Serotonin can act as a growth factor for the stem cells in the fetal human brain that determine brain sizeDuring human evolution, the size of the brain increased, especially in a particular part called the neocortex. The neocortex enables us to speak, dream and think. In search of the causes underlying neocortex expansion, researchers at the Max Planck Institute of Molecular Cell Biology and Genetics in Dresden, together with colleagues at the University Hospital Carl Gustav Carus Dresden, previously identified a number of molecular players. These players typically act cell-intrinsically in...

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Oct 25
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Forming beliefs in a world of filter bubbles

Forming beliefs in a world of filter bubbles

Study examines how people deal with diverging informationWhy do so many Republicans still believe that the recent US presidential election was fraudulent? Is it possible to reach coronavirus deniers with factual arguments? A study by researchers at the Max Planck Institute for Human Development and the University of Amsterdam provides insights into what it is that stops people from changing their minds. Their findings have been published in the journal Proceedings of the Royal Society of London B.By talking to other people and observing their behavior, we can learn new things, acquire new...

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Nov 27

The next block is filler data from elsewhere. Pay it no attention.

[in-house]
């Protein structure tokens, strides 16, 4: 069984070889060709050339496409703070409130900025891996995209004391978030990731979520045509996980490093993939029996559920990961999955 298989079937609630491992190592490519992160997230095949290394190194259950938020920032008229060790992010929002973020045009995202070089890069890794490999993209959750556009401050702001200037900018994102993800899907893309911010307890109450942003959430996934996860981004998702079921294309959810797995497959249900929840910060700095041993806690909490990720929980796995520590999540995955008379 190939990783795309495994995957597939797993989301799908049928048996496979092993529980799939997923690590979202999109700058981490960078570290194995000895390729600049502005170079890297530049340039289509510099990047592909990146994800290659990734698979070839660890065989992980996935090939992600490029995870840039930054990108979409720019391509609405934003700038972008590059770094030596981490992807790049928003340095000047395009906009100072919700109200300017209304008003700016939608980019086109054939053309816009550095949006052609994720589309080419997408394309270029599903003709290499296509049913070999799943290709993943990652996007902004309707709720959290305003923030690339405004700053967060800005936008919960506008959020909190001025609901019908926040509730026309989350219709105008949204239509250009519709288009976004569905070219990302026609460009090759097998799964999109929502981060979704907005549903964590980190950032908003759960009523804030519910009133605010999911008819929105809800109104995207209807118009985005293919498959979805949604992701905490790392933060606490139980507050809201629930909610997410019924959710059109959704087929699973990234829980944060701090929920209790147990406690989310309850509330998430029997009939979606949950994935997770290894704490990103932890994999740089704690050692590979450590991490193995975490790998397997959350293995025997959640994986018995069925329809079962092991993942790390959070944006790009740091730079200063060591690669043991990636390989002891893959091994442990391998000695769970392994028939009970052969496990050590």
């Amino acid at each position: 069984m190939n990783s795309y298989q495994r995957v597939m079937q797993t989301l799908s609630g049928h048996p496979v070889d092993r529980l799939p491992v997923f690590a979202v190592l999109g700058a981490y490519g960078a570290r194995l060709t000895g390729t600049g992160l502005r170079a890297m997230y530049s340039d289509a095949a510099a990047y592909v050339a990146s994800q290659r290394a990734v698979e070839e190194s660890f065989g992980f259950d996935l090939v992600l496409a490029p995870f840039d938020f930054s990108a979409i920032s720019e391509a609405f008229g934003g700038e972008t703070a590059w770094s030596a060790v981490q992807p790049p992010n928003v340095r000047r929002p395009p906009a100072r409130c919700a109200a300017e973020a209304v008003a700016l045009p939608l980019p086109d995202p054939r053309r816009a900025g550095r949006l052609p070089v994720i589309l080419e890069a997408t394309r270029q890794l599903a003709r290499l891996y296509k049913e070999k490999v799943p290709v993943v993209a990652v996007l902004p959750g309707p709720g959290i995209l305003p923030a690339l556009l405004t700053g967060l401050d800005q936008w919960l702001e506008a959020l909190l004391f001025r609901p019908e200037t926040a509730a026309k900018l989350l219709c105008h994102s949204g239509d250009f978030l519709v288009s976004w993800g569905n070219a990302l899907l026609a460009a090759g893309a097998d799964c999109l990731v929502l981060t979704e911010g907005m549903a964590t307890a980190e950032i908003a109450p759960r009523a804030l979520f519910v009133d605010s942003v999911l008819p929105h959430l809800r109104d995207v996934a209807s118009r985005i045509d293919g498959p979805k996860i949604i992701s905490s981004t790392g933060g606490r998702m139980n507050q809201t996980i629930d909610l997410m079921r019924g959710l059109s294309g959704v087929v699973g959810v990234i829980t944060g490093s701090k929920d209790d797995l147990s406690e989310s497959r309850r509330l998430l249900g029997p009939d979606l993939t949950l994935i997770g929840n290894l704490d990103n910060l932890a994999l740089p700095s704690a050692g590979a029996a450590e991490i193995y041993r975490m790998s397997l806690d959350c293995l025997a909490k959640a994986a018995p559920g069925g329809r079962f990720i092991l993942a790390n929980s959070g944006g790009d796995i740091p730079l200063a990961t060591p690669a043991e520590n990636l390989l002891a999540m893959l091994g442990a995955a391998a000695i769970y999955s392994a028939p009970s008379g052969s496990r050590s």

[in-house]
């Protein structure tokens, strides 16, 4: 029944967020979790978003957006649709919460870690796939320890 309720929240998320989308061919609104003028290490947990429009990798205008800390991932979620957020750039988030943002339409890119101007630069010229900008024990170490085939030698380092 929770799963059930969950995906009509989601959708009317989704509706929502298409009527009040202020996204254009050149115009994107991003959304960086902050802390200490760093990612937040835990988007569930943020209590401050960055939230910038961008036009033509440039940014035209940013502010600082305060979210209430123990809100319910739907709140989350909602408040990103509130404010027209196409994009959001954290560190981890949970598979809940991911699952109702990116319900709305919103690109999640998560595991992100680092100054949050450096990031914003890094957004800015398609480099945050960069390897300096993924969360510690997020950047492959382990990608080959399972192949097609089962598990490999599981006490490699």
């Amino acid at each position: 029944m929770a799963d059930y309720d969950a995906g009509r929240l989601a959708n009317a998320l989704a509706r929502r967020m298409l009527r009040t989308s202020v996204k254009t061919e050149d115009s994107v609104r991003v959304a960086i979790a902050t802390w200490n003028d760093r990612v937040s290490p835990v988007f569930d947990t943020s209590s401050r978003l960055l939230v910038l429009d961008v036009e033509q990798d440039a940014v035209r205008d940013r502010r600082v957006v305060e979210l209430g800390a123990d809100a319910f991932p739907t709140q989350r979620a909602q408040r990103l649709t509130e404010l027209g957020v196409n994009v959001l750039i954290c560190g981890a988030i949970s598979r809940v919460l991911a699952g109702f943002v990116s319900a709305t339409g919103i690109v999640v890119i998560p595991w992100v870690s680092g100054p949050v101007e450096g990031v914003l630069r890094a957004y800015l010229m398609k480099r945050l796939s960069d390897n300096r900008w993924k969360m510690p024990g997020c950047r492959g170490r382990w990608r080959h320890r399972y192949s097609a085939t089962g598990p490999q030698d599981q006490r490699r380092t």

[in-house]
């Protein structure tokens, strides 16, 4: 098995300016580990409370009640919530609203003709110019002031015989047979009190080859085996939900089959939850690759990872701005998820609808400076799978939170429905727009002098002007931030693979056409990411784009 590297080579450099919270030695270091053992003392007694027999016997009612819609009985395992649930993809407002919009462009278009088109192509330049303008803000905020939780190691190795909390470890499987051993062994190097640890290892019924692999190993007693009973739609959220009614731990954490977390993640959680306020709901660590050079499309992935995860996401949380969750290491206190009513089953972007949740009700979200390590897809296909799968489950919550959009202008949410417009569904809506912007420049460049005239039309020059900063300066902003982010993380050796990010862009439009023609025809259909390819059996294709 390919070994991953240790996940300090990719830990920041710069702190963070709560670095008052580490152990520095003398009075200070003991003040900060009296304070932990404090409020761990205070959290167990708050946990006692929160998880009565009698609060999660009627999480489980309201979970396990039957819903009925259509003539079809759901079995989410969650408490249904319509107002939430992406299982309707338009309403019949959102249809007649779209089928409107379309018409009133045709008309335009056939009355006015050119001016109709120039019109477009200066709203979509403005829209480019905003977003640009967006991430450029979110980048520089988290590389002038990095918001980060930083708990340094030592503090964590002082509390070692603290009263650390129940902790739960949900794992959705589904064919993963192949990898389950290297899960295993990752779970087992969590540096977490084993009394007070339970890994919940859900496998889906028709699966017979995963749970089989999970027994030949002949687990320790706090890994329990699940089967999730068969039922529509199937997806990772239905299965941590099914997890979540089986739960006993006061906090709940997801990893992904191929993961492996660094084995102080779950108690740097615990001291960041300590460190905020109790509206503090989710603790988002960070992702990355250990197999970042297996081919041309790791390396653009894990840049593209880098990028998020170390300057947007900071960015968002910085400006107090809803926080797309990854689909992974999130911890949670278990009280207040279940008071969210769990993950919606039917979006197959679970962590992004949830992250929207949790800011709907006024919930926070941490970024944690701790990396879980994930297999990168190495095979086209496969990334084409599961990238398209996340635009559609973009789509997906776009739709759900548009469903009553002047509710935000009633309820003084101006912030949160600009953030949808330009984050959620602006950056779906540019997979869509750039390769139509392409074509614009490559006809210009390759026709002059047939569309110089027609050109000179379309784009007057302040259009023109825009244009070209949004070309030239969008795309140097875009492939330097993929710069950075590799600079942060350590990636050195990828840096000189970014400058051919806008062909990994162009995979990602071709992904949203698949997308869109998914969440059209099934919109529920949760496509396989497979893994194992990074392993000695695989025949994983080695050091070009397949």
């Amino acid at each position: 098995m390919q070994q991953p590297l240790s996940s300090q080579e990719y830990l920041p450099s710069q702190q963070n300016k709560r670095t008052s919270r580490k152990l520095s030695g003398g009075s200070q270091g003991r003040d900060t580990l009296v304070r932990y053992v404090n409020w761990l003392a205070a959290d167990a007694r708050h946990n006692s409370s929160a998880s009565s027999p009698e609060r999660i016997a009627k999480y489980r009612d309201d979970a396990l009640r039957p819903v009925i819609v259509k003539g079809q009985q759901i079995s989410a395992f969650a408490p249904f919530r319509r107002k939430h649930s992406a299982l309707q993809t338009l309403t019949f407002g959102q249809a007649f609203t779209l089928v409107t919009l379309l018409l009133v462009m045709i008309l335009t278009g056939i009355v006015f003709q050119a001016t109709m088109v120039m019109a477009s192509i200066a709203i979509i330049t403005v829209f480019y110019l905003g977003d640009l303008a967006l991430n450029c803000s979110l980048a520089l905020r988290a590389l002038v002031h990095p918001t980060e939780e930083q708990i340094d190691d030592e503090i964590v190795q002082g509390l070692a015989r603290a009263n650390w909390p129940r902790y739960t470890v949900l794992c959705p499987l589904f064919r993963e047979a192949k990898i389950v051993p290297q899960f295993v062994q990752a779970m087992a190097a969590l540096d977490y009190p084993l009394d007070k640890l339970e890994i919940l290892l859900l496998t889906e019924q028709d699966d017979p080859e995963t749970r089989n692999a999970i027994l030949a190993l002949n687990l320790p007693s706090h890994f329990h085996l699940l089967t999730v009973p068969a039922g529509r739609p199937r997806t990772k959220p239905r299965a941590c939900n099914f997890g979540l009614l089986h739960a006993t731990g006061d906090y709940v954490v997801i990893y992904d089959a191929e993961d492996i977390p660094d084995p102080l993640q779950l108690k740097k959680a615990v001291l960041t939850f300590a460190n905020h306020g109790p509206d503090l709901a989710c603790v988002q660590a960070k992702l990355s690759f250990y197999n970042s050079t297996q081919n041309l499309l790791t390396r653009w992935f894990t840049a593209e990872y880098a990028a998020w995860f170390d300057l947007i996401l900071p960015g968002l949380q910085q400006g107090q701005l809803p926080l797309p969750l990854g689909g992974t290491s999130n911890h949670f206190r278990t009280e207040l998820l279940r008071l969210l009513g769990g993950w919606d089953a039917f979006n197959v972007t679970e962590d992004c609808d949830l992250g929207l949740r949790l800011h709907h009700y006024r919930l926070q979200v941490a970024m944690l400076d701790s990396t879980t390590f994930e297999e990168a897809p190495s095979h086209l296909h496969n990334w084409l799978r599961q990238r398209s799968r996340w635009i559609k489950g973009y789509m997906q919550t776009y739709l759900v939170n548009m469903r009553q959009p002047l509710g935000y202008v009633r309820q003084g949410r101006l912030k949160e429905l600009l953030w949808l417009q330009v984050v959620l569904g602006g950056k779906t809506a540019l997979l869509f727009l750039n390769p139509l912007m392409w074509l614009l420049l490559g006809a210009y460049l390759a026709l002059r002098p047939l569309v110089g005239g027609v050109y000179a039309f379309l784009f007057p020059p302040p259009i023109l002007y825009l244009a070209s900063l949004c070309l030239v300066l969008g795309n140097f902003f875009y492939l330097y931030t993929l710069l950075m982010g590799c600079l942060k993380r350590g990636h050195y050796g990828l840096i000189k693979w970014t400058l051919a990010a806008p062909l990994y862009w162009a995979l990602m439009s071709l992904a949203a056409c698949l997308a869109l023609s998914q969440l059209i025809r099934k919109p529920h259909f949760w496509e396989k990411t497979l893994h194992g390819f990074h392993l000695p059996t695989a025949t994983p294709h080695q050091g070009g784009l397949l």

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Computer Scientists: We Wouldn’t Be Able to Control Superintelligent Machines

Computer Scientists: We Wouldn’t Be Able to Control Superintelligent Machines

New Findings From Theoretical Computer ScienceWe are fascinated by machines that can control cars, compose symphonies, or defeat people at chess, Go, or Jeopardy! While more progress is being made all the time in Artificial Intelligence (AI), some scientists and philosophers warn of the dangers of an uncontrollable superintelligent AI. Using theoretical calculations, an international team of researchers, including scientists from the Center for Humans and Machines at the Max Planck Institute for Human Development, shows that it would not be possible to control a superintelligent AI. The...

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Jan 13
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We wouldn’t be able to control superintelligent machines

We wouldn’t be able to control superintelligent machines